Oil Succumbs To Supply Pressures
Like metals, oil prices finished lower Friday on the day and the week as rising interest rates and the strong US jobs report, plus the sell off in equities, took their toll.
On top of that traders finally focused on the fundamentals of the market and the fact that US oil production has topped 10 million tonnes faster than expected with the US Energy Information Administration (EIA) reporting that level was reached last November, two years ahead of some forecasts.
On top of that US oil rig use continued to rise last week, according to Baker McKenzie with the number now back to levels last August after a fall in late 2017.
March West Texas Intermediate crude fell 35 cents, or 0.5%, to settle at $US65.45 a barrel New York. The contract rose 1.7% Thursday, the biggest single-session gain since Jan. 24, according to FactSet data, but for the week, prices were about 3% lower.
In London, April Brent crude futures, dropped $US1.07, or 1.5%, to end at $US68.58 a barrel for a weekly loss of just over 3%.
The EIA said US oil production topped 10 million barrels a day in November for the first time in nearly 50 years, according to the EIA which finally forced the market to concentrate on the surge in US output.
On Friday, Baker Hughes reported that the number of active oil rigs in the US rose for a second week in a row, highlighting a rise in drilling activity. It rose by 6 to 765 this week, after rising by 17 in the previous three weeks.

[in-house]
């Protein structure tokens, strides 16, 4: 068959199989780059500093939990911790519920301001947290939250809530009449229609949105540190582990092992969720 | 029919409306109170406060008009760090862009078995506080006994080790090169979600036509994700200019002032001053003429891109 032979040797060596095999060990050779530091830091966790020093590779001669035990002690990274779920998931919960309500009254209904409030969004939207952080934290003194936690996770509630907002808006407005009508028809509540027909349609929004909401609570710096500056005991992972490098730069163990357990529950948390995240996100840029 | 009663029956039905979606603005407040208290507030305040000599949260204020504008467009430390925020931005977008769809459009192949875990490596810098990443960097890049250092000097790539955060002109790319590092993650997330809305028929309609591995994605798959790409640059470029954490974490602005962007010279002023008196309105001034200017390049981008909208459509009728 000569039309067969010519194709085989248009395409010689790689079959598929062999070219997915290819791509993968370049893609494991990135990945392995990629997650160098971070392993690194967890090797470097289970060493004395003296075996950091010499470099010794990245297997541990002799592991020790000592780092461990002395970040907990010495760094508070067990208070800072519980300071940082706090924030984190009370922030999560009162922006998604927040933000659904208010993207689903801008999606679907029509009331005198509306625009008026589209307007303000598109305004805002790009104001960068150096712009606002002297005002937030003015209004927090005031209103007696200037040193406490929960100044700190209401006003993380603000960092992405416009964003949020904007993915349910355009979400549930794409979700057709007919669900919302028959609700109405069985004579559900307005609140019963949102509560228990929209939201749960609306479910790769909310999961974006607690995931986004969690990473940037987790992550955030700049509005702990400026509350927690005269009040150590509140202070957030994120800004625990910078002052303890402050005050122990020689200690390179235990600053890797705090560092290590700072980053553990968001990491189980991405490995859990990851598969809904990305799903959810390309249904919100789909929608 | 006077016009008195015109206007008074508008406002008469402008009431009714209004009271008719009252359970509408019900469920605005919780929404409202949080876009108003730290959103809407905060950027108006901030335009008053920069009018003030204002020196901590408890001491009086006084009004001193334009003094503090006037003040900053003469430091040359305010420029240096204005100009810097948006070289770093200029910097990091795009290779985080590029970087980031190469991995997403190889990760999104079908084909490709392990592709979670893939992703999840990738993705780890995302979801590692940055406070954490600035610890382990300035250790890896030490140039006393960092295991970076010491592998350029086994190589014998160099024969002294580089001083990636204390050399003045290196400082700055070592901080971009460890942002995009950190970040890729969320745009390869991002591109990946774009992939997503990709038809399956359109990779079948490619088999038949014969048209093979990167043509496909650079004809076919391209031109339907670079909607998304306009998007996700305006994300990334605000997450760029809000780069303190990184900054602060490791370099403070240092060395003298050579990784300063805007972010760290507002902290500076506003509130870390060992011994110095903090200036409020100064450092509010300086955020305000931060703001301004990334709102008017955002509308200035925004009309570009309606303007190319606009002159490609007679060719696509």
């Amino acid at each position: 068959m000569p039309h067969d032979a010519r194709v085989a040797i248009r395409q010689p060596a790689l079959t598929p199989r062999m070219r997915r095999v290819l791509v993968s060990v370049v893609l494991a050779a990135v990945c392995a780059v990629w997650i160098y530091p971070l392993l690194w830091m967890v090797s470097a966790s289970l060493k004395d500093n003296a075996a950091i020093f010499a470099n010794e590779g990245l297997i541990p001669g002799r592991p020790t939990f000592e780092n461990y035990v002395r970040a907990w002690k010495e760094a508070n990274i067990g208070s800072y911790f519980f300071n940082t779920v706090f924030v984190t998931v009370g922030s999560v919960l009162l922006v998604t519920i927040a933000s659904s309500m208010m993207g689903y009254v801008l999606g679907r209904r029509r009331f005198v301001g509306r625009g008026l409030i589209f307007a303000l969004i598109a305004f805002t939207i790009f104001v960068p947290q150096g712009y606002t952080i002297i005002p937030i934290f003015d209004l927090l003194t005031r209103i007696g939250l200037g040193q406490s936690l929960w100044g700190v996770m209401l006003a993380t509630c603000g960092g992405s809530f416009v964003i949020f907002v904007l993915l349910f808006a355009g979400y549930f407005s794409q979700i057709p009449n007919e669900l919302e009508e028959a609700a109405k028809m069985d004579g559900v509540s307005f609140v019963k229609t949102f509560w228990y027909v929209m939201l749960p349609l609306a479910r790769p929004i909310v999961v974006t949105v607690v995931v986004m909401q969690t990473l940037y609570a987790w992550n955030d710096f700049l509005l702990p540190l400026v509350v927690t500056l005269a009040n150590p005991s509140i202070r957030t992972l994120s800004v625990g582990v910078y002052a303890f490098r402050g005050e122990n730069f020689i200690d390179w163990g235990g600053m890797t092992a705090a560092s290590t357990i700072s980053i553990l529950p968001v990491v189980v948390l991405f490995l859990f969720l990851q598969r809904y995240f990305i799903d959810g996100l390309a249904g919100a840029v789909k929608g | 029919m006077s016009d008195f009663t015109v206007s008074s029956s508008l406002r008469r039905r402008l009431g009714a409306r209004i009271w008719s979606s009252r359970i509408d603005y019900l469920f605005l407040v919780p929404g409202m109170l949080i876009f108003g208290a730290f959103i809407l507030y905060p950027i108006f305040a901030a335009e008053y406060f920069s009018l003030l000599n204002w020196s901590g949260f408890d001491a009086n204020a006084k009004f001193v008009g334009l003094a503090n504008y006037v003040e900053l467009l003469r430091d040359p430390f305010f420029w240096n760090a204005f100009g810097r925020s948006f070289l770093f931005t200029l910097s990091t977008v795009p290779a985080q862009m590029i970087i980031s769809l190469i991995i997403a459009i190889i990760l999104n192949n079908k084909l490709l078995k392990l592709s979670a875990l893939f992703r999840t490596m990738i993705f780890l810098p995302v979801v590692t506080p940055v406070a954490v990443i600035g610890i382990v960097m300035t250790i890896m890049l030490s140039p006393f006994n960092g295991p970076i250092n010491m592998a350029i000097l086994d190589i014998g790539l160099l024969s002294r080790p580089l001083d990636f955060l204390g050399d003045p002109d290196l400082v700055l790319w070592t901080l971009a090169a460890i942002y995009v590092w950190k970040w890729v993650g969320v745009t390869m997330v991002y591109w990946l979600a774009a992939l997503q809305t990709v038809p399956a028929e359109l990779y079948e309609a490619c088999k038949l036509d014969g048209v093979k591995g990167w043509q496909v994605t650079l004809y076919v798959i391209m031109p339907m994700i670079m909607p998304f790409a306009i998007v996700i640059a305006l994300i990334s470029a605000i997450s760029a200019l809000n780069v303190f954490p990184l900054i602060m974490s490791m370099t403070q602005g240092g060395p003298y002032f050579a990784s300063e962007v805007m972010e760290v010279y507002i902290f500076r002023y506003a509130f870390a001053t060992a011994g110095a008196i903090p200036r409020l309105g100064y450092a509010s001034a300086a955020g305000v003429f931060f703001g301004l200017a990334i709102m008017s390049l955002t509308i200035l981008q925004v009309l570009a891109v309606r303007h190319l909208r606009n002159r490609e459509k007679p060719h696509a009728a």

However, the total active U.S. rig count, which includes oil and natural-gas rigs, fell by 1 to 946, according to Baker Hughes.
US March natural gas futures fell by a cent to $US2.846 per million British thermal units on Friday to be down more than 10% over the week.
Energy was the worst performer of the S&P 500’s 10 major sectors on Friday thanks to the fall in prices and the weaker-than-expected quarterly earnings from Chevron which blamed problems at some of its operations due to hurricanes, and Exxon Mobil which continued to lose money on its US operations in the 4th quarter.
Glenn Dyer has been a finance journalist and TV producer for more than 40 years. He has worked at Maxwell Newton Publications, Queensland Newspapers, AAP, The Australian Financial Review, The Nine Network and Crikey.
At the AFR he was a finance writer, Finance Editor, News Editor and Chief of Staff. At the Nine Network he was supervising producer of Business Sunday for more than 16 years. He has also written for other online and analogue print publications here and overseas.